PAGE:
Reconnecting after a Big Fight: 9 Life-Changing Tips for Couples

Let’s face it, if you’re in a serious relationship with someone, it’s likely you’ve had a big fight.

And once the fight is somewhat over and the embers are cooling off, reconnecting after a big fight has got to be on the top of the list so you don’t continue, well, hating each other.

These tips will take you through those initial moment after the fight is cooling off to the days and weeks ahead, as some of it is a short-term effort, and others are more long-term relationship tips to help you get back to where you were.

Let’s say that you’ve already apologized to each other, forgiven each other, and the fight is over enough that you’ve decided not to talk about it anymore and both parties are satisfied with the end of the fight.

What do you do next?

Best Book for Dealing with Relationship Issues

This book, “Love More, Fight Less” is a game-changer when it comes to relationship issues if you are someone who is serious about fixing it once and for all (or realizing that it’s time to let go) (find it here).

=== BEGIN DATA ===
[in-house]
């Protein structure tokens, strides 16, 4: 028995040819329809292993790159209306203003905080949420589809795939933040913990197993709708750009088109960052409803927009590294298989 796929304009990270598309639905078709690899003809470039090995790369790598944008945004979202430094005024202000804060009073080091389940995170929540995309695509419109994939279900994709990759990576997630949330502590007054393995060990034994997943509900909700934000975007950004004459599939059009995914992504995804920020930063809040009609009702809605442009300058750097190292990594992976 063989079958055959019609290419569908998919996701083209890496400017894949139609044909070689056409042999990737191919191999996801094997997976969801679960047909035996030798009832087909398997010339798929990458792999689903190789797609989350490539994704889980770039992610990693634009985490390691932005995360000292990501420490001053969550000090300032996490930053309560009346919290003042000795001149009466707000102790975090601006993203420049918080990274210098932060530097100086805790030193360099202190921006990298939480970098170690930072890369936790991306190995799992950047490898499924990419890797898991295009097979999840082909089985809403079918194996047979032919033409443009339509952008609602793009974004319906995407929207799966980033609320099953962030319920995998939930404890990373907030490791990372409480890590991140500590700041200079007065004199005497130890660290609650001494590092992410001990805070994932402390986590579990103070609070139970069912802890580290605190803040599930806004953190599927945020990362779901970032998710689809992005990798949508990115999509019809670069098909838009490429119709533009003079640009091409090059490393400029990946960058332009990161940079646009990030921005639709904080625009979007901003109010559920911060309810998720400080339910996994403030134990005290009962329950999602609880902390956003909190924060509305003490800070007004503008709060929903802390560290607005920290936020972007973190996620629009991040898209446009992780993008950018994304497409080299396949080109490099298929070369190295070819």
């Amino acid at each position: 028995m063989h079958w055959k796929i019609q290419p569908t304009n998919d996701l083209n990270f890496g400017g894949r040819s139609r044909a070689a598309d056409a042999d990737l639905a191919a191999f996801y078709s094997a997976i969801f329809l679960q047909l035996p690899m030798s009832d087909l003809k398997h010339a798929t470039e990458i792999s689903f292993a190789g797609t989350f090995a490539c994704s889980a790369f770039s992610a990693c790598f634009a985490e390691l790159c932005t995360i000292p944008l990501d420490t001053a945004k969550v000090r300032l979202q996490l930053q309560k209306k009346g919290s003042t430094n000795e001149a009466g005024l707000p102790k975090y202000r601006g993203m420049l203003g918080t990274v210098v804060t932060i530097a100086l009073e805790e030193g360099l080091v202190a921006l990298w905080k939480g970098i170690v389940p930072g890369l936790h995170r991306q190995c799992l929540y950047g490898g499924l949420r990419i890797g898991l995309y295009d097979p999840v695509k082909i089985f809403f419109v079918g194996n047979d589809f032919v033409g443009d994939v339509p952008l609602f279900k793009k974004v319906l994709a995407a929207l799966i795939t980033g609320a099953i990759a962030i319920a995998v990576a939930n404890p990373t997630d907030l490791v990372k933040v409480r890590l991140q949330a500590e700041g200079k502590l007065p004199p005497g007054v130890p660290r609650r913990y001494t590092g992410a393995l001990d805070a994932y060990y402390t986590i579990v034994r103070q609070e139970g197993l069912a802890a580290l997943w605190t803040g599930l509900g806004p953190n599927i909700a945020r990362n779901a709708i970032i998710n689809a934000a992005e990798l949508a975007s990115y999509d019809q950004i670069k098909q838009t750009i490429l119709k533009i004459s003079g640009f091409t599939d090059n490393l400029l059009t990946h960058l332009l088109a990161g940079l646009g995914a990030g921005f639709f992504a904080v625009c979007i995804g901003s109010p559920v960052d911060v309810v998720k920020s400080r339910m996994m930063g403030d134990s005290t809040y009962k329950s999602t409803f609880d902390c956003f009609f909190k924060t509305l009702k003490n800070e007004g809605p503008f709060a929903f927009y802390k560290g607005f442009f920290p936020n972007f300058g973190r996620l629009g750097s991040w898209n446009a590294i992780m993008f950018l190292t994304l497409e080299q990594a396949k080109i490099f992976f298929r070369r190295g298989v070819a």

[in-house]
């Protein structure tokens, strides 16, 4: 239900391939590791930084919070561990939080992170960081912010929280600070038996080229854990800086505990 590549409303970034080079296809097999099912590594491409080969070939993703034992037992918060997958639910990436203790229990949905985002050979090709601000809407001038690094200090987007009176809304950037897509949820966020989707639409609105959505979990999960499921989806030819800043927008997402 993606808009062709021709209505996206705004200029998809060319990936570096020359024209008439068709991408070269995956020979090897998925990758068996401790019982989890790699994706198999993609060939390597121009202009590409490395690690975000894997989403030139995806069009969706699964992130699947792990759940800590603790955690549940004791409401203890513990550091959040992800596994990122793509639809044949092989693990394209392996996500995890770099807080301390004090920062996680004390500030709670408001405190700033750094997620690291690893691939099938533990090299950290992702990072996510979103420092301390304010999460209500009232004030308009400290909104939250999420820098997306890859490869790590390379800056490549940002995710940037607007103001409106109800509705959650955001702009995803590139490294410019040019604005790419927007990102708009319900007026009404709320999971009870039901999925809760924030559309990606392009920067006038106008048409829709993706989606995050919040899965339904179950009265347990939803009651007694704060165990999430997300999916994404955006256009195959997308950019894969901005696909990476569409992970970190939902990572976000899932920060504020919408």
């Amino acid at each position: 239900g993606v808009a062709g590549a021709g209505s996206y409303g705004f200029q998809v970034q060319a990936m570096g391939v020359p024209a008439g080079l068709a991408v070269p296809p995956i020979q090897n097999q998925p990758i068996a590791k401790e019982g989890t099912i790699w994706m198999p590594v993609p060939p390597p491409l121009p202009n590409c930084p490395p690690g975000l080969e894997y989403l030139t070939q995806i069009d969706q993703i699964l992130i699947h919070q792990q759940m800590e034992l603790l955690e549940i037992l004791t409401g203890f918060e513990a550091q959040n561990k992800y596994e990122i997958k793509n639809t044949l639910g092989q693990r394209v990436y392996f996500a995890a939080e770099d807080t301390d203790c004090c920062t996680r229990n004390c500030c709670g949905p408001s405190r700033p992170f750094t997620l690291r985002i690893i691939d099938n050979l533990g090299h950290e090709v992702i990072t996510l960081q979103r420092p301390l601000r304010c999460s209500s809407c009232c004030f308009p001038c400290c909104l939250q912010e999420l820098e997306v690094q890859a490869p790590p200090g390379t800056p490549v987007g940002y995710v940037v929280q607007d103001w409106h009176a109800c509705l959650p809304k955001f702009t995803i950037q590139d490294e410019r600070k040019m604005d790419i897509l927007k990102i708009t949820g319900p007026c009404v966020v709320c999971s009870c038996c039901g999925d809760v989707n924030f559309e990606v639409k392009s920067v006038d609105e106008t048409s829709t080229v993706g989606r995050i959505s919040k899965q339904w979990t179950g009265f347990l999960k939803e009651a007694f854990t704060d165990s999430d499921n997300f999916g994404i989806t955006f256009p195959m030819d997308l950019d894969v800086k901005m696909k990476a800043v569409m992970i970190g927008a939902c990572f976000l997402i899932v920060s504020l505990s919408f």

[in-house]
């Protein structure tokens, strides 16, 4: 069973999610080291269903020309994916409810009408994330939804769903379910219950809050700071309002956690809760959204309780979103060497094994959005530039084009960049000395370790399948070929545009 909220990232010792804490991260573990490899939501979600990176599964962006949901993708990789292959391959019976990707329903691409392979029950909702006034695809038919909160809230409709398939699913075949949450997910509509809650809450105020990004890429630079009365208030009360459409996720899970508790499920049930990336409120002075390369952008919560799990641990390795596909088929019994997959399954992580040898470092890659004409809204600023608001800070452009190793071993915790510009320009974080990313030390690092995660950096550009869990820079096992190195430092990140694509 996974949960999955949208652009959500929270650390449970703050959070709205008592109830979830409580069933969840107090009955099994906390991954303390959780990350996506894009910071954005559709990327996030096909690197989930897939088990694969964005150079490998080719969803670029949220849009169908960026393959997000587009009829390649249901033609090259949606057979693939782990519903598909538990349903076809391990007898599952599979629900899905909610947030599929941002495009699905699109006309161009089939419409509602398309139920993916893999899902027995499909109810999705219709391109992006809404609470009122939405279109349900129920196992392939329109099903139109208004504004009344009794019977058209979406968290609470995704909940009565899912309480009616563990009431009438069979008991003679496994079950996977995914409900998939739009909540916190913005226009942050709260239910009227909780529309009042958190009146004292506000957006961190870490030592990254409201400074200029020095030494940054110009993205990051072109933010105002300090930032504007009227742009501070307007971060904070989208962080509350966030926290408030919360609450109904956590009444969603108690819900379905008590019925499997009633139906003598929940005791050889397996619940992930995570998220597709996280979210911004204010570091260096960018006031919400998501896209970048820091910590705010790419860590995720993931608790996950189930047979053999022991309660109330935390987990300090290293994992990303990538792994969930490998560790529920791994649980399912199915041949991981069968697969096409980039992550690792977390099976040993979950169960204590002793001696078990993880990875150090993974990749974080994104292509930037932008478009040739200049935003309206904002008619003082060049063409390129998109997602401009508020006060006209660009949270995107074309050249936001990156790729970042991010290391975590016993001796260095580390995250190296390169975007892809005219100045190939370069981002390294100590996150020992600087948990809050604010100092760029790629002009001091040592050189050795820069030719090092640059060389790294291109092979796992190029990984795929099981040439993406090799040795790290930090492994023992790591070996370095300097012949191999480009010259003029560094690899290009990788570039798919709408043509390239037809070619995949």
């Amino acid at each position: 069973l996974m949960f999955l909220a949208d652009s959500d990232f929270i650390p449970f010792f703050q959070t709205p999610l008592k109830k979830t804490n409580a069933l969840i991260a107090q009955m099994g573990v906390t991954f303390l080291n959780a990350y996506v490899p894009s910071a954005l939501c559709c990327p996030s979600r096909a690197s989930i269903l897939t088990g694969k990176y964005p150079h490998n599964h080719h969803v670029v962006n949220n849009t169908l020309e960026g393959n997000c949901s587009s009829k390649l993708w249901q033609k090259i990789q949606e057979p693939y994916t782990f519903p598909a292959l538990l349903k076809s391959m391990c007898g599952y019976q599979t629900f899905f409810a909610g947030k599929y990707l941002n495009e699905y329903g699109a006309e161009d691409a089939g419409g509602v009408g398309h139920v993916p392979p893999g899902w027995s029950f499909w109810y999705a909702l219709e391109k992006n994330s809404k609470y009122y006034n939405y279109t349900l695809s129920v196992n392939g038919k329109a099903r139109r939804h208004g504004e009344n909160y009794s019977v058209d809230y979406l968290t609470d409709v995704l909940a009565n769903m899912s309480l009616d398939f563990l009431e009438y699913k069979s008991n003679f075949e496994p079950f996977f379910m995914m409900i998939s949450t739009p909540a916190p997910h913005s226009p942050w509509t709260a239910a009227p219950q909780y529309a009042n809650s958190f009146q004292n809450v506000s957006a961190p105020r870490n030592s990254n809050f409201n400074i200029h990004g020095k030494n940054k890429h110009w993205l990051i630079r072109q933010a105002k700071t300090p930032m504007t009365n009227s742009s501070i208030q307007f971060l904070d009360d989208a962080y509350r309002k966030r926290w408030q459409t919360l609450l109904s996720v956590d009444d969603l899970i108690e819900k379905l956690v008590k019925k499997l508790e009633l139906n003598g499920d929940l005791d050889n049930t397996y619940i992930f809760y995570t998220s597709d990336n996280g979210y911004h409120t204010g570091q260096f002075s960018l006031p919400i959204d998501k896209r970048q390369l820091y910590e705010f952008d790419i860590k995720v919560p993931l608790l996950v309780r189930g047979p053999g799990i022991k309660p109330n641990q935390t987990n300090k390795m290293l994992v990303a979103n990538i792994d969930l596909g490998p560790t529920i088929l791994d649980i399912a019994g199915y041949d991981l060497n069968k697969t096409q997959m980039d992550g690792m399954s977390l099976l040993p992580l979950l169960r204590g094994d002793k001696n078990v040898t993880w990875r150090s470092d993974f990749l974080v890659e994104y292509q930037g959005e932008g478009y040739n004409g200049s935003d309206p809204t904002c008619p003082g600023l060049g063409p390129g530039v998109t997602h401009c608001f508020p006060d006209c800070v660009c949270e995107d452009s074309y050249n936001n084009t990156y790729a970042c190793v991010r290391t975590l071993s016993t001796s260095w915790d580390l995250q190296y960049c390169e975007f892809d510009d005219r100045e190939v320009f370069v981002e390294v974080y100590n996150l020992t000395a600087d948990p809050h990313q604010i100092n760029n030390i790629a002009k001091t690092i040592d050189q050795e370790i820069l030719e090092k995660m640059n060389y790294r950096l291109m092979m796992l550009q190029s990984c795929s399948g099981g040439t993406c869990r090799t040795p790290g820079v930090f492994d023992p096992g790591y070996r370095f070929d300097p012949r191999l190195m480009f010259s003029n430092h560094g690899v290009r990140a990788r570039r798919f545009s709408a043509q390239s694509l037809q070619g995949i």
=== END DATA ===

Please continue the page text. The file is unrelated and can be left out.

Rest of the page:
I also highly recommend this “Questions for Couples” journal, which includes over 400 questions to help you reconnect and break the ice when you’re having a hard time remembering what made your relationship spark (find it here).

1. Do a Shared Activity You Both Like

Sometimes, you’re not quite ready to instantly be best friends again, but doing a shared activity together that you both enjoy like watching an episode of a show you like or going on a bike ride or cooking a meal together can give you that opportunity to reconnect in a more natural way than sitting across from each other and going “okay, let’s reconnect now.”

TV shows and movies are great because they’re more passive and a nice shared experience that still gives each other a little bit of space, while something like cooking a meal is probably best if you feel you’re truly over it and are both invested in reconnecting.

I love ordering boxes from Hello, Fresh, which means all of the ingredients are sent pre-measured along with the recipes, taking out any cooking stress.